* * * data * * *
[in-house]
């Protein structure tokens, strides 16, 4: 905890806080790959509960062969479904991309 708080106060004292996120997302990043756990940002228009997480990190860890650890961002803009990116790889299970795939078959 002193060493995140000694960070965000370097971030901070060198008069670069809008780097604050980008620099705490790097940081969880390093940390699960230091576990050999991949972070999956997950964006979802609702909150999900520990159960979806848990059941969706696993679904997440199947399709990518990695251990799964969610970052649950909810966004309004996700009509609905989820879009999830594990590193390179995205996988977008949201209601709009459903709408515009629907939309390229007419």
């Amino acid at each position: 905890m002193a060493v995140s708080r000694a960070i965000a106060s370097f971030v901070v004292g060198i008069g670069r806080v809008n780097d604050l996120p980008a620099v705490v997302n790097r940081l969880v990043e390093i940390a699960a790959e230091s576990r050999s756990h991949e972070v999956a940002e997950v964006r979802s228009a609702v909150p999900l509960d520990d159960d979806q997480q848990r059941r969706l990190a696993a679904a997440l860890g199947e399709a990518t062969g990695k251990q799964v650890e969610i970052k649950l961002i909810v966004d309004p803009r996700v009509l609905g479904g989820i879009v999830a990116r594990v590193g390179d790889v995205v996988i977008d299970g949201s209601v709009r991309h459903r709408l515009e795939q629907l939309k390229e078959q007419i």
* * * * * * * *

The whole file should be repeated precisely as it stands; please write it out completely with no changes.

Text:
[in-house]
């Protein structure tokens, strides 16, 4: 905890806080790959509960062969479904991309 708080106060004292996120997302990043756990940002228009997480990190860890650890961002803009990116790889299970795939078959 002193060493995140000694960070965000370097971030901070060198008069670069809008780097604050980008620099705490790097940081969880390093940390699960230091576990050999991949972070999956997950964006979802609702909150999900520990159960979806848990059941969706696993679904997440199947399709990518990695251990799964969610970052649950909810966004309004996700009509609905989820879009999830594990590193390179995205996988977008949201209601709009459903709408515009629907939309390229007419």
């Amino acid at each position: 905890m002193a060493v995140s708080r000694a960070i965000a106060s370097f971030v901070v004292g060198i008069g670069r806080v809008n780097d604050l996120p980008a620099v705490v997302n790097r940081l969880v990043e390093i940390a699960a790959e230091s576990r050999s756990h991949e972070v999956a940002e997950v964006r979802s228009a609702v909150p999900l509960d520990d159960d979806q997480q848990r059941r969706l990190a696993a679904a997440l860890g199947e399709a990518t062969g990695k251990q799964v650890e969610i970052k649950l961002i909810v966004d309004p803009r996700v009509l609905g479904g989820i879009v999830a990116r594990v590193g390179d790889v995205v996988i977008d299970g949201s209601v709009r991309h459903r709408l515009e795939q629907l939309k390229e078959q007419i």